19 M UV, Walk to Farnell Vly, dug 1 pit; WD climb Brawhm Pass VHF comms difficult
20 T UV, Walk to Friedman Vly, dug 2 pits on Rx Glacier; VHF aerial broke Long day, late nite
21 W UV, WD climb So Beacon ridge to get comms; girls dig pit BV Pack boxes for moving
22 Th UV, to Arena Vly 3p, lost VHF hand radio at UV camp, set camp AV S. Tammik cuts finger 9pm
23 F AV, 10p ST to McM for stitches in finger, KH & WD recon AV ST delay to MCM no stch
24 S AV, cond 2 @ camp; reading and writing; cleared by 10pm ST @ SB until Wed
25 Su AV, recon upper AV; WD recon Altar Mtn area Early nite; strong wind in AV
26 M AV, dig 1 pit in Moraine lwr AV; examined desert pvmnt Early nite
27 T AV, dig 2 pits in lwr AV Talked to Wellington
28 W AV, dig 1 pit in paleo dune ptn gnd; ST rtn 5p; Envi inspection group ST for dinner!
29 Th AV, dig 2 pits transect from paleo dune Early dinner and bed
30 F AV, WD recon New Mtn area; ST & KH dig shallow pit upper AV Packing for camp move
1 DEC AV, to Pearse Vly 10am; VHF coms up hill; camp set 5p, WD recon Camp by House Lake, water!
2 Su PV, recon dunes N side of vly; dig 1 pit found clear ice @ 50cm! PV camp is warm! mod winds
3 M PV, dig several pits to find extent of ice cored moraine Early nite
4 T PV, recon to Lake Joyce; dig 2 pits in ctr of PV; old camp site by lake Sun on camp 7a to 12a
5 W PV, found east extent of ice cored moraine Big cook up for last nite
6 Th PV to SB for ST and KH; WD to Table Mt. 10am; WD sample at TM A Pyne & P Houston at TMpage 3
7 F TM to SB 2p, repairs to temp probes complete and re program for 2002 Nite at SB; talks at McM
8 S SB to Chch for ST & KH; WD cont' put away field gear; Talk w/ HNZ directors
9 Su SB, work on field report, talk w/ Bruce Koci; walk to Ob Hill Warm, cloudless windless day
10 M SB, melted ice samples; work on field report Late nite
11 T SB, work on field report; observed ice drilling Windless Bight US scientists for dinner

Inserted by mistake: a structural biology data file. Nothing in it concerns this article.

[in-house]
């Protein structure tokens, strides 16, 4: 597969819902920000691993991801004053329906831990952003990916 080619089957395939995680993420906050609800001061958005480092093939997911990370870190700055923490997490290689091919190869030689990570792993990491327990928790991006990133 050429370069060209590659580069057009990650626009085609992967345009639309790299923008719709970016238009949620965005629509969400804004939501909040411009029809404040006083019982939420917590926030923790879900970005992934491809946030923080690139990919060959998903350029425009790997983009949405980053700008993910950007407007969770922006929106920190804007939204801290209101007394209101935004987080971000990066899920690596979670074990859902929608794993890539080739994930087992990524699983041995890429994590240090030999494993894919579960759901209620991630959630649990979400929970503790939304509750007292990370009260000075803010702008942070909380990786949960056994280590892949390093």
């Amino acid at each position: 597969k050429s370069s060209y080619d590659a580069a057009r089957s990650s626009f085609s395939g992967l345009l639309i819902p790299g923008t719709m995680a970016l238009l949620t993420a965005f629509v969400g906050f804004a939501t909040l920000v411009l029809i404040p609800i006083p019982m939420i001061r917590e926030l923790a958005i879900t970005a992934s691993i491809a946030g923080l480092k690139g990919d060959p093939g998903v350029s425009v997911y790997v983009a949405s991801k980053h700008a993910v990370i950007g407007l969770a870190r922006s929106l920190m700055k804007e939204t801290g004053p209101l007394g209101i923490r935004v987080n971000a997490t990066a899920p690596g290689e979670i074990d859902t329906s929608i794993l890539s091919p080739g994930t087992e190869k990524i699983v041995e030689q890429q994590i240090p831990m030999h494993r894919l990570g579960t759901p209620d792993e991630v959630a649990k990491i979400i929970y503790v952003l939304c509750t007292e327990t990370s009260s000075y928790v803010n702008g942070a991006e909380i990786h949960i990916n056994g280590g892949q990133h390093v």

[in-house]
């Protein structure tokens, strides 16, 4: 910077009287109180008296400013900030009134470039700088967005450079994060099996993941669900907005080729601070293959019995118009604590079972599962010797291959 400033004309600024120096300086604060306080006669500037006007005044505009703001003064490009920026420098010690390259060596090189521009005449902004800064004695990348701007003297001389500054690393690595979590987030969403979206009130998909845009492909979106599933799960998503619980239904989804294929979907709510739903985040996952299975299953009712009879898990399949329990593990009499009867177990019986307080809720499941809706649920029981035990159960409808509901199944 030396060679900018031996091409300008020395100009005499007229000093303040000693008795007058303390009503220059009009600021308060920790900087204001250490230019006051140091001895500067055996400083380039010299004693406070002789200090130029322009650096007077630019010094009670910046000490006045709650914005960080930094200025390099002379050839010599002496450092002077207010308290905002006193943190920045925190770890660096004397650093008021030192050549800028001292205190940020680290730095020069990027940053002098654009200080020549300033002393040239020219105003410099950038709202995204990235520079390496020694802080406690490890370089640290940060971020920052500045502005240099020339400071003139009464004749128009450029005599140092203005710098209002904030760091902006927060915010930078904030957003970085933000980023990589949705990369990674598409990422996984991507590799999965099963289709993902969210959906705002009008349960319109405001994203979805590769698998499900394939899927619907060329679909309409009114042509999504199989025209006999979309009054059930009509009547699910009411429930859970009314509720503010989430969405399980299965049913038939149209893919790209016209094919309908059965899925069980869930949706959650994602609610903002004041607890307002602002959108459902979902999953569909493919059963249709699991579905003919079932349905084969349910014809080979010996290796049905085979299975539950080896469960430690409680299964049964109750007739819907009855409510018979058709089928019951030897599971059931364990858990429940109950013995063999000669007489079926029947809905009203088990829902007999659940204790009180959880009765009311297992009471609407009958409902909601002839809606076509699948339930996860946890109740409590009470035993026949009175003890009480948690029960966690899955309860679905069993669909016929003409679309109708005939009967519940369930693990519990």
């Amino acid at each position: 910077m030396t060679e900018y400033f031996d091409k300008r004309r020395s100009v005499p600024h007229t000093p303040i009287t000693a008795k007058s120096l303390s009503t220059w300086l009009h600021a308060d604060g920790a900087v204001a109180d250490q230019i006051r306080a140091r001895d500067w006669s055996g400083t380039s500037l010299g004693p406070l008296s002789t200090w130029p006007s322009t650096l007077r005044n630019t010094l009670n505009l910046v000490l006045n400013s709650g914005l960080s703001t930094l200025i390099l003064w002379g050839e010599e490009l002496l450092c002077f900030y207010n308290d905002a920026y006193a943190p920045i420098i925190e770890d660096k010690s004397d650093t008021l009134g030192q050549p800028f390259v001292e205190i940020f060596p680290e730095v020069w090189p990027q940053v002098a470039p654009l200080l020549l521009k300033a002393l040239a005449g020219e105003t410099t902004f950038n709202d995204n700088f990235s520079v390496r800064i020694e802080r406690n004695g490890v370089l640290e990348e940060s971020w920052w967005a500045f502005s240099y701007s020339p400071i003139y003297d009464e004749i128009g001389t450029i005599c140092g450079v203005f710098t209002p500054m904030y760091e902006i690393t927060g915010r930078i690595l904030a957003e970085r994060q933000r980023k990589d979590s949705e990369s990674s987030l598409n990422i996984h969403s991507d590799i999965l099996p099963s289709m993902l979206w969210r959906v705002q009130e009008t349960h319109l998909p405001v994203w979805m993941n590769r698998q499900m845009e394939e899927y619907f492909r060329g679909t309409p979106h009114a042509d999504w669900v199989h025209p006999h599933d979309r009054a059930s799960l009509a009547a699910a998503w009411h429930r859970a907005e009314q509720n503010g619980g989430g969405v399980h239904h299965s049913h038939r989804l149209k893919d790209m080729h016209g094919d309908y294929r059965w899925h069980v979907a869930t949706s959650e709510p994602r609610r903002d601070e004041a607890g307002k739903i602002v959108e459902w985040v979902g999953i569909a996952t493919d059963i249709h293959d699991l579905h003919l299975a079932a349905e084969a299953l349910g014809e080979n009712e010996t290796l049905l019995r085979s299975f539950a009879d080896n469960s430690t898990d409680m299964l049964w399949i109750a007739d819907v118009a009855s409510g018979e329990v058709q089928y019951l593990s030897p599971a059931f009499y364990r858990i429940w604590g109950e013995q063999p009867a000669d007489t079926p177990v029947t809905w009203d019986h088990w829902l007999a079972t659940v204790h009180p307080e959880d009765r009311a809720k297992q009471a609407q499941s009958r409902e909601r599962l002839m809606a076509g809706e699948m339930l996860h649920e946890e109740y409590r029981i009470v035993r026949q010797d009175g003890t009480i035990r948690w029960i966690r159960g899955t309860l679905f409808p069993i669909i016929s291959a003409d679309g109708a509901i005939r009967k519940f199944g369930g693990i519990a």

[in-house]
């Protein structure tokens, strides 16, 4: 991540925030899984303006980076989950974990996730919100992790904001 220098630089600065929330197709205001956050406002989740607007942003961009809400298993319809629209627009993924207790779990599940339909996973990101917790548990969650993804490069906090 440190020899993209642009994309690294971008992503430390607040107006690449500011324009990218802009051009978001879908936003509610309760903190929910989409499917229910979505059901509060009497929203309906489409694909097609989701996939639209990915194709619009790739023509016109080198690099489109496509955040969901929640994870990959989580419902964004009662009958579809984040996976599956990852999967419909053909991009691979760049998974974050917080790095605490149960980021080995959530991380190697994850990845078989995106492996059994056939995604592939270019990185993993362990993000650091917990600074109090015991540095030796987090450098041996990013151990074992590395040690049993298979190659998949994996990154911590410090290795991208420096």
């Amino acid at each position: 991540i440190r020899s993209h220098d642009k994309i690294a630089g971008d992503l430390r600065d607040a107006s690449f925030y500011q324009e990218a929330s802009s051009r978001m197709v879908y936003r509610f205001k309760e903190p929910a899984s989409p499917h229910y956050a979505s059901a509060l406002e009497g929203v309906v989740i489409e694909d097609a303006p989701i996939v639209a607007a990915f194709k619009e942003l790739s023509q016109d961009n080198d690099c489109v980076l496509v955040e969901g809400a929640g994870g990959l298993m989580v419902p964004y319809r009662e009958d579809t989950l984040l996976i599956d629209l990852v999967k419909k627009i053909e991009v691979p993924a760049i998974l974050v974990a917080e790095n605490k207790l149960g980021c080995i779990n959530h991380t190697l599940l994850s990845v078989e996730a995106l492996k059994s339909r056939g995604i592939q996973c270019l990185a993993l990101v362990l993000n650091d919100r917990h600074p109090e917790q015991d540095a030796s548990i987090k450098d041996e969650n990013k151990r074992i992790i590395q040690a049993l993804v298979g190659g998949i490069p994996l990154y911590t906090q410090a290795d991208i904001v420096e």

12 W SB, bag drag for 1a flite; flite cancelled @ 3p, worked on field report Living out of hand carry bag
13 Th SB, flite cancelled 11a; working on manuscript Videos at nite
14 F SB, cond 1 all day; working on manuscript Videos at nite
15 S SB, cond 2, working on manuscript and videos Take out pizza nite
16 Su SB, cond 1 then 2; walked to McM for arts festival Videos at nite
17 M SB, clearing; waiting on roads and runway to be cleared; SB getting crowded
18 T SB, working on manuscript, clear calm day, ski herc arrives Bernard Hallet for dinner
19 W SB, flite sched for 1a; at Pegasus by 11p, mech. prob, flite cand Av SB at 5a!
20 Th SB, flite sched for 9p, rest for most of day, walk up Crater Hill Takaway dinner to herc
21 F Chch arrived at 4:25a, de kit and 8am flite to Welly


Figure 1. Topographic map of Beacon and Arena valleys.

Figure 1. Topographic map of Beacon and Arena valleys.

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The Beacon Valley camp (fig. 1) was located on a small patch of snow on the southwestern flank of University Valley (1650m; S77°51.368′ E160°41.987′) and was selected for the snow patch and central location to the valley. However, due to the rugged terrain and subsequent slow walking, it probably would have been more convenient and as climatically comfortable to camp adjacent to the main valley bottom on the southeastern flank. Winds during the field visit were generally down valley and less than 10 knots, however, diurnal up-valley winds were also encountered.

The Arena Valley camp (fig. 1) was located at the western end (generally the leeward end) of a linear snow patch at the northern edge of Ashtray Basin (1130m; S77°51.593′ E160°56.915′) and was selected for the snow patch and central location to the valley. Winds, generally down valley, were 10 – 15 knots stronger than Beacon Valley during the field visit and probably averaged between 15 and 25 knots. Wind strength and duration at this location was about average for the valley floor.

Figure 2. Topographic map of Pearse Valley.

Figure 2. Topographic map of Pearse Valley.

The Pearse Valley camp (fig. 2) was on an alluvial terrace located at the eastern edge of Lake House (325m; S77°42.101′ E161°26.924′) and was selected for its proximity to a source of water. Wind direction and strength seems highly variable throughout the valley and diurnal variations were common. During the field visit, winds did not exceed 20 knts and seemed strongest from 2 – 5 am. In general wind strength and duration were inbetween those of Beacon and Arena valleys.


For the 22 days in the field the weather was generally good. Field movements by helicopter were not constrained by the weather. Nov 24th was the only day in which field reconnaissance and sampling was not possible because of poor visibility and blowing snow. Temperatures in Beacon Valley ranged from −25°C at night to −12°C during warmer days. Arena Valley was slightly warmer and ranged from −18°C to −8°C, but windier than Beacon Valley. By comparison, Pearse Valley was warm with night temperatures about −6°C and day temperatures about −1°C.